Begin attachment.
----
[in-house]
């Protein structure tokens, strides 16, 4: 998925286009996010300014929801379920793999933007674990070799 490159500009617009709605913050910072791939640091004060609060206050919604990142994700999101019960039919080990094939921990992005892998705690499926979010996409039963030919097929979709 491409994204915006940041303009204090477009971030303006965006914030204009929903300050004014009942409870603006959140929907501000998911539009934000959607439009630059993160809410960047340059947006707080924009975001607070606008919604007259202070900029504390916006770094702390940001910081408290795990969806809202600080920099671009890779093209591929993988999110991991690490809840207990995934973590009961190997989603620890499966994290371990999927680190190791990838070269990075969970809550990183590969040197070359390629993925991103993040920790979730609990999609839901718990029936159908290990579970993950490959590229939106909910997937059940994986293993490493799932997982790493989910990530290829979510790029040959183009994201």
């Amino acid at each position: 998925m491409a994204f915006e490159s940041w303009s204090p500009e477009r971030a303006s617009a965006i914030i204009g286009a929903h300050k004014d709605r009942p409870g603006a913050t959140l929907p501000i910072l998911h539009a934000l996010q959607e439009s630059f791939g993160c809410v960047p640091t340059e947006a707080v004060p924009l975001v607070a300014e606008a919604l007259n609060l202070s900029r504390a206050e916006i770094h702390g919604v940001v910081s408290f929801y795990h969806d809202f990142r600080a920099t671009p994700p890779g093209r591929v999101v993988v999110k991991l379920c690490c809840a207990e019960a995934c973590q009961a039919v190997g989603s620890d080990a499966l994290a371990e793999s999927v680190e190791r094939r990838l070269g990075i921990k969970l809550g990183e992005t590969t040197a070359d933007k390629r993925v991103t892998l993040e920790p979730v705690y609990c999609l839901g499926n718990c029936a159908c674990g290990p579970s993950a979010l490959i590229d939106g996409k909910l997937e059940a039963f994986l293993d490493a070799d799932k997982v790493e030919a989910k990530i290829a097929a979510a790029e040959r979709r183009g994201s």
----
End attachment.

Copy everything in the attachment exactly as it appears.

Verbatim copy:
[in-house]
């Protein structure tokens, strides 16, 4: 998925286009996010300014929801379920793999933007674990070799 490159500009617009709605913050910072791939640091004060609060206050919604990142994700999101019960039919080990094939921990992005892998705690499926979010996409039963030919097929979709 491409994204915006940041303009204090477009971030303006965006914030204009929903300050004014009942409870603006959140929907501000998911539009934000959607439009630059993160809410960047340059947006707080924009975001607070606008919604007259202070900029504390916006770094702390940001910081408290795990969806809202600080920099671009890779093209591929993988999110991991690490809840207990995934973590009961190997989603620890499966994290371990999927680190190791990838070269990075969970809550990183590969040197070359390629993925991103993040920790979730609990999609839901718990029936159908290990579970993950490959590229939106909910997937059940994986293993490493799932997982790493989910990530290829979510790029040959183009994201």
């Amino acid at each position: 998925m491409a994204f915006e490159s940041w303009s204090p500009e477009r971030a303006s617009a965006i914030i204009g286009a929903h300050k004014d709605r009942p409870g603006a913050t959140l929907p501000i910072l998911h539009a934000l996010q959607e439009s630059f791939g993160c809410v960047p640091t340059e947006a707080v004060p924009l975001v607070a300014e606008a919604l007259n609060l202070s900029r504390a206050e916006i770094h702390g919604v940001v910081s408290f929801y795990h969806d809202f990142r600080a920099t671009p994700p890779g093209r591929v999101v993988v999110k991991l379920c690490c809840a207990e019960a995934c973590q009961a039919v190997g989603s620890d080990a499966l994290a371990e793999s999927v680190e190791r094939r990838l070269g990075i921990k969970l809550g990183e992005t590969t040197a070359d933007k390629r993925v991103t892998l993040e920790p979730v705690y609990c999609l839901g499926n718990c029936a159908c674990g290990p579970s993950a979010l490959i590229d939106g996409k909910l997937e059940a039963f994986l293993d490493a070799d799932k997982v790493e030919a989910k990530i290829a097929a979510a790029e040959r979709r183009g994201s």